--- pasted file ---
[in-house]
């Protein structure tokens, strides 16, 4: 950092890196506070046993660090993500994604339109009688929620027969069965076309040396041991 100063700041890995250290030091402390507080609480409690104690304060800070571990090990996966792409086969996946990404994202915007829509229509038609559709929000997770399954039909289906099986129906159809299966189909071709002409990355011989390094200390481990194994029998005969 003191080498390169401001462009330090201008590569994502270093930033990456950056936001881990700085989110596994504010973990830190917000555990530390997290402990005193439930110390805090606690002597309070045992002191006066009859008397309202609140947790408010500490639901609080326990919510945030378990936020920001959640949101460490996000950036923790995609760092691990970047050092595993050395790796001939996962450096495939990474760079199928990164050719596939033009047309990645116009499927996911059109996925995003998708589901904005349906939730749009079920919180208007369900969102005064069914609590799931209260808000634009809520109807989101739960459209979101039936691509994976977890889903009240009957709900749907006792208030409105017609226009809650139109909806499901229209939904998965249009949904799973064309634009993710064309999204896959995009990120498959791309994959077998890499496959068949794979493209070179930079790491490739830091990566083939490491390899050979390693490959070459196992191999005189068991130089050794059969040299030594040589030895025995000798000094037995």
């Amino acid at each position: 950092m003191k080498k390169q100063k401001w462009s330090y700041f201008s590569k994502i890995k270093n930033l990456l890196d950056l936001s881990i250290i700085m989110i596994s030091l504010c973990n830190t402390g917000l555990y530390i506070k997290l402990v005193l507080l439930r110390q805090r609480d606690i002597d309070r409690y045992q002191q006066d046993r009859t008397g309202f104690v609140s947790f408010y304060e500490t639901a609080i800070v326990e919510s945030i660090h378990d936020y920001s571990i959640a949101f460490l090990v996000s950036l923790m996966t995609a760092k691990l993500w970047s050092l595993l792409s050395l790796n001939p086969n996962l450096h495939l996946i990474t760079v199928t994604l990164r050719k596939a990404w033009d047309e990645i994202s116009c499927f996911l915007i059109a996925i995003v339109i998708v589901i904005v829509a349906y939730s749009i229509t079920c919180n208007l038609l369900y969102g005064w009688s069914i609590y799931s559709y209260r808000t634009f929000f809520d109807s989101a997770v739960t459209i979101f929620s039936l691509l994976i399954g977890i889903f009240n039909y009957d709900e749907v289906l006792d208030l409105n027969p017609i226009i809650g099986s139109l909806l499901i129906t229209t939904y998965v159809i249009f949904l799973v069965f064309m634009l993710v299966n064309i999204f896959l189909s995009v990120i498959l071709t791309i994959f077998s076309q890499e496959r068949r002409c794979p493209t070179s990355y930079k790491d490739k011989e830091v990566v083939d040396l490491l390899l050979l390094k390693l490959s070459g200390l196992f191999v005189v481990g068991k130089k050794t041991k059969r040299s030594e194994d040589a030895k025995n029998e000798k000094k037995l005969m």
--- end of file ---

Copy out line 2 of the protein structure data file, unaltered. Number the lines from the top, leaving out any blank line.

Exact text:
């Protein structure tokens, strides 16, 4: 950092890196506070046993660090993500994604339109009688929620027969069965076309040396041991 100063700041890995250290030091402390507080609480409690104690304060800070571990090990996966792409086969996946990404994202915007829509229509038609559709929000997770399954039909289906099986129906159809299966189909071709002409990355011989390094200390481990194994029998005969 003191080498390169401001462009330090201008590569994502270093930033990456950056936001881990700085989110596994504010973990830190917000555990530390997290402990005193439930110390805090606690002597309070045992002191006066009859008397309202609140947790408010500490639901609080326990919510945030378990936020920001959640949101460490996000950036923790995609760092691990970047050092595993050395790796001939996962450096495939990474760079199928990164050719596939033009047309990645116009499927996911059109996925995003998708589901904005349906939730749009079920919180208007369900969102005064069914609590799931209260808000634009809520109807989101739960459209979101039936691509994976977890889903009240009957709900749907006792208030409105017609226009809650139109909806499901229209939904998965249009949904799973064309634009993710064309999204896959995009990120498959791309994959077998890499496959068949794979493209070179930079790491490739830091990566083939490491390899050979390693490959070459196992191999005189068991130089050794059969040299030594040589030895025995000798000094037995």